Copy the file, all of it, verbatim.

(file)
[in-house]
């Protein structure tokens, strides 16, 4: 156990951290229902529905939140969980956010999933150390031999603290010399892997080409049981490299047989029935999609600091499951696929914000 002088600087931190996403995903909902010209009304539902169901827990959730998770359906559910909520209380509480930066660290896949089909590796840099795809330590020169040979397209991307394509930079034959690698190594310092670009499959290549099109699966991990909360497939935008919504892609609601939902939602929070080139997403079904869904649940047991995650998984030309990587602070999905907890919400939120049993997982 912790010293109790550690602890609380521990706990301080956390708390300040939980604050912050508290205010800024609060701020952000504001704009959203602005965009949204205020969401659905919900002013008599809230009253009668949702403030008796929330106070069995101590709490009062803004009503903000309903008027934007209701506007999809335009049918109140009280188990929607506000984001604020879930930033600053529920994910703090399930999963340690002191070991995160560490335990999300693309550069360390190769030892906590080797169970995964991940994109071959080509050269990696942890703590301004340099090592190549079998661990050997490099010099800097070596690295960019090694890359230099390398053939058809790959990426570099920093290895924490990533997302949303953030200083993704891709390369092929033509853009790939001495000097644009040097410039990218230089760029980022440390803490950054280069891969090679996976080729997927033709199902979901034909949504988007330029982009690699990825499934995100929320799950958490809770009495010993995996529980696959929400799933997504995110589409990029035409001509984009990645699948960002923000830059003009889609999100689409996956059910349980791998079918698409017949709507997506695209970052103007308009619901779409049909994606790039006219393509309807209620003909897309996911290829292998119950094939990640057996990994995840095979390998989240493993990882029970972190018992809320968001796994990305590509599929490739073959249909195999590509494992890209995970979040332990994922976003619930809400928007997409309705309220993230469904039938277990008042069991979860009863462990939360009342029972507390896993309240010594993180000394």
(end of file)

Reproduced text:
[in-house]
């Protein structure tokens, strides 16, 4: 156990951290229902529905939140969980956010999933150390031999603290010399892997080409049981490299047989029935999609600091499951696929914000 002088600087931190996403995903909902010209009304539902169901827990959730998770359906559910909520209380509480930066660290896949089909590796840099795809330590020169040979397209991307394509930079034959690698190594310092670009499959290549099109699966991990909360497939935008919504892609609601939902939602929070080139997403079904869904649940047991995650998984030309990587602070999905907890919400939120049993997982 912790010293109790550690602890609380521990706990301080956390708390300040939980604050912050508290205010800024609060701020952000504001704009959203602005965009949204205020969401659905919900002013008599809230009253009668949702403030008796929330106070069995101590709490009062803004009503903000309903008027934007209701506007999809335009049918109140009280188990929607506000984001604020879930930033600053529920994910703090399930999963340690002191070991995160560490335990999300693309550069360390190769030892906590080797169970995964991940994109071959080509050269990696942890703590301004340099090592190549079998661990050997490099010099800097070596690295960019090694890359230099390398053939058809790959990426570099920093290895924490990533997302949303953030200083993704891709390369092929033509853009790939001495000097644009040097410039990218230089760029980022440390803490950054280069891969090679996976080729997927033709199902979901034909949504988007330029982009690699990825499934995100929320799950958490809770009495010993995996529980696959929400799933997504995110589409990029035409001509984009990645699948960002923000830059003009889609999100689409996956059910349980791998079918698409017949709507997506695209970052103007308009619901779409049909994606790039006219393509309807209620003909897309996911290829292998119950094939990640057996990994995840095979390998989240493993990882029970972190018992809320968001796994990305590509599929490739073959249909195999590509494992890209995970979040332990994922976003619930809400928007997409309705309220993230469904039938277990008042069991979860009863462990939360009342029972507390896993309240010594993180000394």